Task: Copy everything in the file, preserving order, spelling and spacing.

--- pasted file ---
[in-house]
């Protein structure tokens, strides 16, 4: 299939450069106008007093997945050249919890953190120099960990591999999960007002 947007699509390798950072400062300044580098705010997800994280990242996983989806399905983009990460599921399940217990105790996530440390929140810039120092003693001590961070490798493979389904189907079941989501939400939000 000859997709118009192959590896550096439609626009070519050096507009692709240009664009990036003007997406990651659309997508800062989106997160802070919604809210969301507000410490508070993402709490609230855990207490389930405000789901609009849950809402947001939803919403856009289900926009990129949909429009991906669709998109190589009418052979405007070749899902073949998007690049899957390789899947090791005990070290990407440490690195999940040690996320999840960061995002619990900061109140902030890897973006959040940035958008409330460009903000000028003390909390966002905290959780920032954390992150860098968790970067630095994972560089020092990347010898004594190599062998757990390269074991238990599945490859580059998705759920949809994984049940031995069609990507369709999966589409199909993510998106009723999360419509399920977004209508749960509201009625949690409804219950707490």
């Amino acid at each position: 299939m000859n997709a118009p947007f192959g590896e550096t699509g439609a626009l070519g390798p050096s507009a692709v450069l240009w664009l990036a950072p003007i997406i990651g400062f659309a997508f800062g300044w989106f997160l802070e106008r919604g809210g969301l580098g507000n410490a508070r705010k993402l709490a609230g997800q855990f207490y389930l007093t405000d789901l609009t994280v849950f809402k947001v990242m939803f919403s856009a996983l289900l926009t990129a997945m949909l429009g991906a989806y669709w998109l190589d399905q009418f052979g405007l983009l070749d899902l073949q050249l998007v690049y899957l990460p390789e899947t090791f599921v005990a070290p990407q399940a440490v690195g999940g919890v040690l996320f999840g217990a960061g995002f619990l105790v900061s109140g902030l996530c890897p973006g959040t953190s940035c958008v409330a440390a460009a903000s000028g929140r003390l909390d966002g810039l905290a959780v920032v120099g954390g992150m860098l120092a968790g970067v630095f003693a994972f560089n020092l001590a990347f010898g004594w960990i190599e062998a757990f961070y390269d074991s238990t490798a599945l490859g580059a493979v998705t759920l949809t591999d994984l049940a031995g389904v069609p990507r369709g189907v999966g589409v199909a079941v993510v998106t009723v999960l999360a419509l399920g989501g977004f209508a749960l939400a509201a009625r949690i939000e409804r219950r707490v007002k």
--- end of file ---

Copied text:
[in-house]
């Protein structure tokens, strides 16, 4: 299939450069106008007093997945050249919890953190120099960990591999999960007002 947007699509390798950072400062300044580098705010997800994280990242996983989806399905983009990460599921399940217990105790996530440390929140810039120092003693001590961070490798493979389904189907079941989501939400939000 000859997709118009192959590896550096439609626009070519050096507009692709240009664009990036003007997406990651659309997508800062989106997160802070919604809210969301507000410490508070993402709490609230855990207490389930405000789901609009849950809402947001939803919403856009289900926009990129949909429009991906669709998109190589009418052979405007070749899902073949998007690049899957390789899947090791005990070290990407440490690195999940040690996320999840960061995002619990900061109140902030890897973006959040940035958008409330460009903000000028003390909390966002905290959780920032954390992150860098968790970067630095994972560089020092990347010898004594190599062998757990390269074991238990599945490859580059998705759920949809994984049940031995069609990507369709999966589409199909993510998106009723999360419509399920977004209508749960509201009625949690409804219950707490």
């Amino acid at each position: 299939m000859n997709a118009p947007f192959g590896e550096t699509g439609a626009l070519g390798p050096s507009a692709v450069l240009w664009l990036a950072p003007i997406i990651g400062f659309a997508f800062g300044w989106f997160l802070e106008r919604g809210g969301l580098g507000n410490a508070r705010k993402l709490a609230g997800q855990f207490y389930l007093t405000d789901l609009t994280v849950f809402k947001v990242m939803f919403s856009a996983l289900l926009t990129a997945m949909l429009g991906a989806y669709w998109l190589d399905q009418f052979g405007l983009l070749d899902l073949q050249l998007v690049y899957l990460p390789e899947t090791f599921v005990a070290p990407q399940a440490v690195g999940g919890v040690l996320f999840g217990a960061g995002f619990l105790v900061s109140g902030l996530c890897p973006g959040t953190s940035c958008v409330a440390a460009a903000s000028g929140r003390l909390d966002g810039l905290a959780v920032v120099g954390g992150m860098l120092a968790g970067v630095f003693a994972f560089n020092l001590a990347f010898g004594w960990i190599e062998a757990f961070y390269d074991s238990t490798a599945l490859g580059a493979v998705t759920l949809t591999d994984l049940a031995g389904v069609p990507r369709g189907v999966g589409v199909a079941v993510v998106t009723v999960l999360a419509l399920g989501g977004f209508a749960l939400a509201a009625r949690i939000e409804r219950r707490v007002k």